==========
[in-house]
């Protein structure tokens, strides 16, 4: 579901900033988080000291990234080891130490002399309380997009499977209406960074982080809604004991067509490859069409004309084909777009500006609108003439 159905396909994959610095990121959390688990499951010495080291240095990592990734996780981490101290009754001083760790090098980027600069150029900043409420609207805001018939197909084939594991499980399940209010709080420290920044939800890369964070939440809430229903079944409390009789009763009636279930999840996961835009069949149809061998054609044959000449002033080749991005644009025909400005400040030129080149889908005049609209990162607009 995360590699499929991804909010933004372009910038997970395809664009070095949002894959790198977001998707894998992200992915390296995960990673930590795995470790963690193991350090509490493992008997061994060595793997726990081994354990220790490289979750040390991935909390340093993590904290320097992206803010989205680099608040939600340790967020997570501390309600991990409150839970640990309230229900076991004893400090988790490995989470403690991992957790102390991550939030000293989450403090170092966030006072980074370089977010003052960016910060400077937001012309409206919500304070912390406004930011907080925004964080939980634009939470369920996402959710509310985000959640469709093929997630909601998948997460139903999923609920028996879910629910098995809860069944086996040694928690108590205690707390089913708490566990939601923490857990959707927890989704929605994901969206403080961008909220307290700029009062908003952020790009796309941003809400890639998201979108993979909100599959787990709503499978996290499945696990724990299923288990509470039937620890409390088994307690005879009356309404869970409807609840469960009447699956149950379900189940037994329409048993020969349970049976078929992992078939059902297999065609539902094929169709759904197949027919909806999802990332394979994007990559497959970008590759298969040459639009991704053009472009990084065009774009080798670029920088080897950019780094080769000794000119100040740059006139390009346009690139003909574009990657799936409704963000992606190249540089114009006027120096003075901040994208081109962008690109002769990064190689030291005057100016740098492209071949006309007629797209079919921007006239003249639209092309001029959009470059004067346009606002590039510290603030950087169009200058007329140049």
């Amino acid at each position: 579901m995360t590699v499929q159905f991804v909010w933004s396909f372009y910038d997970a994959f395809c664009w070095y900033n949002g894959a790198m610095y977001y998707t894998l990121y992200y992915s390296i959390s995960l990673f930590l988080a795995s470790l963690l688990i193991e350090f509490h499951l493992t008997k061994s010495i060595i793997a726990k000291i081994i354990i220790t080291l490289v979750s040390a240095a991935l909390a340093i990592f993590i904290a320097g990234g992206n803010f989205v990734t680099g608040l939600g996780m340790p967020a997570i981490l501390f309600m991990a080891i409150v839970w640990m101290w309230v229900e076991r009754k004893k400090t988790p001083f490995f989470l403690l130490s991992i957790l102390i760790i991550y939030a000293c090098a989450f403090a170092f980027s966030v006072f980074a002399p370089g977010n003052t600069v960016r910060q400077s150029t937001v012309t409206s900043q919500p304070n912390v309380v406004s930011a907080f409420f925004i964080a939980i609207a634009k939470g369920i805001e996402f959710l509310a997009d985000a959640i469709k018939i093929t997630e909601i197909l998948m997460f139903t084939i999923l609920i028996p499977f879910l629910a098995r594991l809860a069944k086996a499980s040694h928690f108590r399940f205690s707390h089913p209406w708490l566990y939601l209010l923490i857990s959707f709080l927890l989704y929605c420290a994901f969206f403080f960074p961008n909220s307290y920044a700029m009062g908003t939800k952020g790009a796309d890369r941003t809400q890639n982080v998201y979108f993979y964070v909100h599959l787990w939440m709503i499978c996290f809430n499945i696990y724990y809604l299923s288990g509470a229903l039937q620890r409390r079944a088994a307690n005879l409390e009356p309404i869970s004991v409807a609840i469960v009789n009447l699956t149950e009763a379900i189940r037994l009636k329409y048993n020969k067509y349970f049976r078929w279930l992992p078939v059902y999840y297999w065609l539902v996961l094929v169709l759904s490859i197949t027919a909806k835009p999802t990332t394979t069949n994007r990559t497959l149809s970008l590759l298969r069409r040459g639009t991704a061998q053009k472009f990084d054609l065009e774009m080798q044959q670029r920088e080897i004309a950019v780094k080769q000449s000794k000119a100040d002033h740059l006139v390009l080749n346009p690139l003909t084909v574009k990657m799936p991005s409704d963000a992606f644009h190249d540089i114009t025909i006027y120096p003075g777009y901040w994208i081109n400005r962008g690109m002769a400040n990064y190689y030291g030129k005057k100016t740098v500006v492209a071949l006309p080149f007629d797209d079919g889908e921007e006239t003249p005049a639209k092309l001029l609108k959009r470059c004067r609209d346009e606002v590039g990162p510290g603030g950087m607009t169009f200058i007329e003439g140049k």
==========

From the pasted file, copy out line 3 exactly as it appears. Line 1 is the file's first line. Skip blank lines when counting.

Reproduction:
């Amino acid at each position: 579901m995360t590699v499929q159905f991804v909010w933004s396909f372009y910038d997970a994959f395809c664009w070095y900033n949002g894959a790198m610095y977001y998707t894998l990121y992200y992915s390296i959390s995960l990673f930590l988080a795995s470790l963690l688990i193991e350090f509490h499951l493992t008997k061994s010495i060595i793997a726990k000291i081994i354990i220790t080291l490289v979750s040390a240095a991935l909390a340093i990592f993590i904290a320097g990234g992206n803010f989205v990734t680099g608040l939600g996780m340790p967020a997570i981490l501390f309600m991990a080891i409150v839970w640990m101290w309230v229900e076991r009754k004893k400090t988790p001083f490995f989470l403690l130490s991992i957790l102390i760790i991550y939030a000293c090098a989450f403090a170092f980027s966030v006072f980074a002399p370089g977010n003052t600069v960016r910060q400077s150029t937001v012309t409206s900043q919500p304070n912390v309380v406004s930011a907080f409420f925004i964080a939980i609207a634009k939470g369920i805001e996402f959710l509310a997009d985000a959640i469709k018939i093929t997630e909601i197909l998948m997460f139903t084939i999923l609920i028996p499977f879910l629910a098995r594991l809860a069944k086996a499980s040694h928690f108590r399940f205690s707390h089913p209406w708490l566990y939601l209010l923490i857990s959707f709080l927890l989704y929605c420290a994901f969206f403080f960074p961008n909220s307290y920044a700029m009062g908003t939800k952020g790009a796309d890369r941003t809400q890639n982080v998201y979108f993979y964070v909100h599959l787990w939440m709503i499978c996290f809430n499945i696990y724990y809604l299923s288990g509470a229903l039937q620890r409390r079944a088994a307690n005879l409390e009356p309404i869970s004991v409807a609840i469960v009789n009447l699956t149950e009763a379900i189940r037994l009636k329409y048993n020969k067509y349970f049976r078929w279930l992992p078939v059902y999840y297999w065609l539902v996961l094929v169709l759904s490859i197949t027919a909806k835009p999802t990332t394979t069949n994007r990559t497959l149809s970008l590759l298969r069409r040459g639009t991704a061998q053009k472009f990084d054609l065009e774009m080798q044959q670029r920088e080897i004309a950019v780094k080769q000449s000794k000119a100040d002033h740059l006139v390009l080749n346009p690139l003909t084909v574009k990657m799936p991005s409704d963000a992606f644009h190249d540089i114009t025909i006027y120096p003075g777009y901040w994208i081109n400005r962008g690109m002769a400040n990064y190689y030291g030129k005057k100016t740098v500006v492209a071949l006309p080149f007629d797209d079919g889908e921007e006239t003249p005049a639209k092309l001029l609108k959009r470059c004067r609209d346009e606002v590039g990162p510290g603030g950087m607009t169009f200058i007329e003439g140049k």